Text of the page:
Distributed Deep Learning and Machine Learning Meets GPU
By Henry Guo
Big Data, Big Models, Big Promise
In the last few years, artificial intelligence (AI), has mostly been in the research realm. AI adoption is moving from labs and pilots into production. Businesses generally start on the path to AI adoption through pilots and looking at ways AI can help them supercharge their enterprise intelligence. Once a pilot is successful, companies will then deploy AI technologies across many production lines and production sites. AI is now able to ingest, sift through, categorize, and harness the power of the vast volumes of raw unstructured data and turn the information into optimized and actionable business processes through the use of machine learning (ML) and deep learning (DL).
To power business AI, ML models now need to incorporate industrial-scale problems using Big Models (100s of billions of parameters) on Big Data (terabytes or petabytes). The explosion in data and the need for ML methods to scale beyond a single processing machine is driving a necessity for greater AI software and hardware harmony. Using and leveraging complex ML models for image recognition now require learning models with billions of parameters. Training large models with billions of parameters on large data sets is not feasible on a single machine or at least will take a few thousand years, give or take a few more 000’s, to complete.
Hard and Soft Power for AI
To tackle the issue of Big Data and Big Models, many industry experts have turned to the usage of graphical processing units (GPUs) to run DL and complex ML models. GPUs are specialized chips designed to handle intensive graphic and image processing. GPUs are composed of lots of (many times more than CPUs) smaller-sized logical cores. GPUs were initially used by many computer gamers as the graphical processing engine for visually complex games. GPUs have more computational units and memory bandwidth than traditional CPUs and are ideal for running and training highly complex ML and DL models. Many large-scale deep learning projects are now run on top of GPUs, which has been a huge improvement of hardware capabilities for AI processing.
Even with all the advancements in hardware and GPU processing power, it is in the software for AI that is essential to tackling the issue of Big Data and Big Models. Even with the power of a GPU, complex models can take weeks to train on a single GPU-equipped machine. To make DL and complex ML training a possibility in terms of time and resources, DL and ML models need to be scaled out and trained with multi CPU and GPU enabled clusters.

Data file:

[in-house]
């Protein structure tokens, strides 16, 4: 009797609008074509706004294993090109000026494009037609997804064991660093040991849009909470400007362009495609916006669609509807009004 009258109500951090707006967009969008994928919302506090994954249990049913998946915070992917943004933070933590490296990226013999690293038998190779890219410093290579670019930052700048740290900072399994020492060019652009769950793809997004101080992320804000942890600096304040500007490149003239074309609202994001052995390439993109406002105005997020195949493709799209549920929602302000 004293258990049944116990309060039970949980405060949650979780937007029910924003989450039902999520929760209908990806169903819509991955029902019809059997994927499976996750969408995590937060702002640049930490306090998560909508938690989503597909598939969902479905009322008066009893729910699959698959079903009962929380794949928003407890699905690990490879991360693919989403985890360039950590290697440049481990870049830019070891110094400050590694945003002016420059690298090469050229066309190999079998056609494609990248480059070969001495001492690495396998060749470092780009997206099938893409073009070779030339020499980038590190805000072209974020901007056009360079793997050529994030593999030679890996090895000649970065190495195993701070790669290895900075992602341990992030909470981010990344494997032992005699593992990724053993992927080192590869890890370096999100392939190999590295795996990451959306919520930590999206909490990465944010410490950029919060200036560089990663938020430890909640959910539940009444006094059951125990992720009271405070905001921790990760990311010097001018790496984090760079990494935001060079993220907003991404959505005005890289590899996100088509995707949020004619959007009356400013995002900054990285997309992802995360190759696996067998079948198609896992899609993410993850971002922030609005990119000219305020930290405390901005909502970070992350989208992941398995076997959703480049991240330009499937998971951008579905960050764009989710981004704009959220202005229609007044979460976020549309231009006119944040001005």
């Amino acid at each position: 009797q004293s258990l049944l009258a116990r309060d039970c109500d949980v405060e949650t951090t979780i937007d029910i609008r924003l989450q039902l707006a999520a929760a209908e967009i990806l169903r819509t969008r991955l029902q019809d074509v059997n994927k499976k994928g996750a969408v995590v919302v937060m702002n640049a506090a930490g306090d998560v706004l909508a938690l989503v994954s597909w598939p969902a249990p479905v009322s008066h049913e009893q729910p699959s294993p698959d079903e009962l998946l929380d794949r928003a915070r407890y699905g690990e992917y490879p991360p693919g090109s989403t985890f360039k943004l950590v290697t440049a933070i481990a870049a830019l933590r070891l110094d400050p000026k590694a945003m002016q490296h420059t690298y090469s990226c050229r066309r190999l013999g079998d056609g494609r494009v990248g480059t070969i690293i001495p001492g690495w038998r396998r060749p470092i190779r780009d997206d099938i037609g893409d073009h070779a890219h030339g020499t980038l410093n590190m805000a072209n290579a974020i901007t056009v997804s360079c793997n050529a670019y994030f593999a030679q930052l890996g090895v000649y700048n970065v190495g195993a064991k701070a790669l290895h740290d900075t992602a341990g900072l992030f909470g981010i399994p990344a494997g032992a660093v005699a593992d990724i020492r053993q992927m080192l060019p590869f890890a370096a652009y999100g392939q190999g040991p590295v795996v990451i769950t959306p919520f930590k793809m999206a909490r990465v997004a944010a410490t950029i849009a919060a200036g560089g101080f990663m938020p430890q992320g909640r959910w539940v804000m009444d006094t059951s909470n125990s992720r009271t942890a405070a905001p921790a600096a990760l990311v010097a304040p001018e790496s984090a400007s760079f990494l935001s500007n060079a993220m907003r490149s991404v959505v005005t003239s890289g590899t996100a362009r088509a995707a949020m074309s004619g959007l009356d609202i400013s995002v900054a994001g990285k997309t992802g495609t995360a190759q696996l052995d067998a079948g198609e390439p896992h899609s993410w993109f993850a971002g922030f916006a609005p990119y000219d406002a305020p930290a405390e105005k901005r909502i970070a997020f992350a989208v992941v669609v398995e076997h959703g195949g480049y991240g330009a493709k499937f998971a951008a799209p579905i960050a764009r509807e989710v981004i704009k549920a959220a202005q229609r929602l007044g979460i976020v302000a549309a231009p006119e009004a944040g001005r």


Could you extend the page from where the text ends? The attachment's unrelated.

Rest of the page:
One way to handle this is through a distributed DL engine that can group together multiple CPUs, GPUs, laptops, or any other machines that can process data into an “AI supercomputer”.
Software solutions for distributed implementation of DL and ML processing need to be able to handle substantial parameter synchronization across multiple machines. Well-architected software can effectively improve GPU and bandwidth utilization. Rescheduling and multi-threading computational and communication usage is the key to increased performances of distributed DL and complex ML on GPUs. If poorly designed and implemented the usage of multiple machines can actually be slower than a single machine to train DL and complex ML models.
A well-designed AI software solution that can handle distributed DL and ML processing across multiple machines and the right kind of powerful hardware to handle DL and ML processing is a match made in AI heaven. This AI software and hardware power couple is a key driver in enabling and tearing down barriers to AI adoption across enterprises. It takes the computing hardware power of GPU and software architecture to take advantage of deploying AI in production successfully.
Originally published at https://petuum.com on June 26, 2019.